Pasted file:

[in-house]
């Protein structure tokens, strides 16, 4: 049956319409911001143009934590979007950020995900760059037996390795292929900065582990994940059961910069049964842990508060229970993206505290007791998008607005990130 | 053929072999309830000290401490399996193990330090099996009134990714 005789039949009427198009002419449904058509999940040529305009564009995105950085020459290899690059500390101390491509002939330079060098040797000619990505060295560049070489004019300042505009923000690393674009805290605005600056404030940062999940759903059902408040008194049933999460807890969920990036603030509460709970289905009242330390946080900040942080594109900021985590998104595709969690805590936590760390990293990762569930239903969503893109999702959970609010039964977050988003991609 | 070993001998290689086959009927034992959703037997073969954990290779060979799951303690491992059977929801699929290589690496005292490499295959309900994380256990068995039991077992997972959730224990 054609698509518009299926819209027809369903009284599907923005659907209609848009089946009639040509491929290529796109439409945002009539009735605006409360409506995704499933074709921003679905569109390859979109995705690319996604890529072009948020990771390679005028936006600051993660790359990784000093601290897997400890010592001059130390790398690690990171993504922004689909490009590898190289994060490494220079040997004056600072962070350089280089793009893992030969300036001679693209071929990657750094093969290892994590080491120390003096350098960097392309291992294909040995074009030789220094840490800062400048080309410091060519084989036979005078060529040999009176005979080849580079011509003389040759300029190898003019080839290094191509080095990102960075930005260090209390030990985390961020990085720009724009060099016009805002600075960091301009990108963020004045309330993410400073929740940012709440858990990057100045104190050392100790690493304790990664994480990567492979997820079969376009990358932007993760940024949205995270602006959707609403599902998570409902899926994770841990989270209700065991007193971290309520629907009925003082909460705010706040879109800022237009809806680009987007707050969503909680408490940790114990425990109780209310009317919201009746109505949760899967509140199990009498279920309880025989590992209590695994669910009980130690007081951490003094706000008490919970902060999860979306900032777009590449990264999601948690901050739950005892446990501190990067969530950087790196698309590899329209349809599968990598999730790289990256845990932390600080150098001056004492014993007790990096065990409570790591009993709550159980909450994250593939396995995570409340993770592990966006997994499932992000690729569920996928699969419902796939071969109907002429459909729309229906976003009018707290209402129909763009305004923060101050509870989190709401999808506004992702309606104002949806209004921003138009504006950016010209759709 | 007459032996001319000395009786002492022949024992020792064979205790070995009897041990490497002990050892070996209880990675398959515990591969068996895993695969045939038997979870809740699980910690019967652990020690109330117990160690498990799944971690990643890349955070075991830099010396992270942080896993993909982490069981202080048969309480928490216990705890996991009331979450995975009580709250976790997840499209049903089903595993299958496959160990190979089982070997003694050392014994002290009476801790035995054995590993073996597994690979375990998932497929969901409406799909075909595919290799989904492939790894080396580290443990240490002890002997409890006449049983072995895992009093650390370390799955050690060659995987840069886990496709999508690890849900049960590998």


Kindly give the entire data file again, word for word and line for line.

[in-house]
């Protein structure tokens, strides 16, 4: 049956319409911001143009934590979007950020995900760059037996390795292929900065582990994940059961910069049964842990508060229970993206505290007791998008607005990130 | 053929072999309830000290401490399996193990330090099996009134990714 005789039949009427198009002419449904058509999940040529305009564009995105950085020459290899690059500390101390491509002939330079060098040797000619990505060295560049070489004019300042505009923000690393674009805290605005600056404030940062999940759903059902408040008194049933999460807890969920990036603030509460709970289905009242330390946080900040942080594109900021985590998104595709969690805590936590760390990293990762569930239903969503893109999702959970609010039964977050988003991609 | 070993001998290689086959009927034992959703037997073969954990290779060979799951303690491992059977929801699929290589690496005292490499295959309900994380256990068995039991077992997972959730224990 054609698509518009299926819209027809369903009284599907923005659907209609848009089946009639040509491929290529796109439409945002009539009735605006409360409506995704499933074709921003679905569109390859979109995705690319996604890529072009948020990771390679005028936006600051993660790359990784000093601290897997400890010592001059130390790398690690990171993504922004689909490009590898190289994060490494220079040997004056600072962070350089280089793009893992030969300036001679693209071929990657750094093969290892994590080491120390003096350098960097392309291992294909040995074009030789220094840490800062400048080309410091060519084989036979005078060529040999009176005979080849580079011509003389040759300029190898003019080839290094191509080095990102960075930005260090209390030990985390961020990085720009724009060099016009805002600075960091301009990108963020004045309330993410400073929740940012709440858990990057100045104190050392100790690493304790990664994480990567492979997820079969376009990358932007993760940024949205995270602006959707609403599902998570409902899926994770841990989270209700065991007193971290309520629907009925003082909460705010706040879109800022237009809806680009987007707050969503909680408490940790114990425990109780209310009317919201009746109505949760899967509140199990009498279920309880025989590992209590695994669910009980130690007081951490003094706000008490919970902060999860979306900032777009590449990264999601948690901050739950005892446990501190990067969530950087790196698309590899329209349809599968990598999730790289990256845990932390600080150098001056004492014993007790990096065990409570790591009993709550159980909450994250593939396995995570409340993770592990966006997994499932992000690729569920996928699969419902796939071969109907002429459909729309229906976003009018707290209402129909763009305004923060101050509870989190709401999808506004992702309606104002949806209004921003138009504006950016010209759709 | 007459032996001319000395009786002492022949024992020792064979205790070995009897041990490497002990050892070996209880990675398959515990591969068996895993695969045939038997979870809740699980910690019967652990020690109330117990160690498990799944971690990643890349955070075991830099010396992270942080896993993909982490069981202080048969309480928490216990705890996991009331979450995975009580709250976790997840499209049903089903595993299958496959160990190979089982070997003694050392014994002290009476801790035995054995590993073996597994690979375990998932497929969901409406799909075909595919290799989904492939790894080396580290443990240490002890002997409890006449049983072995895992009093650390370390799955050690060659995987840069886990496709999508690890849900049960590998």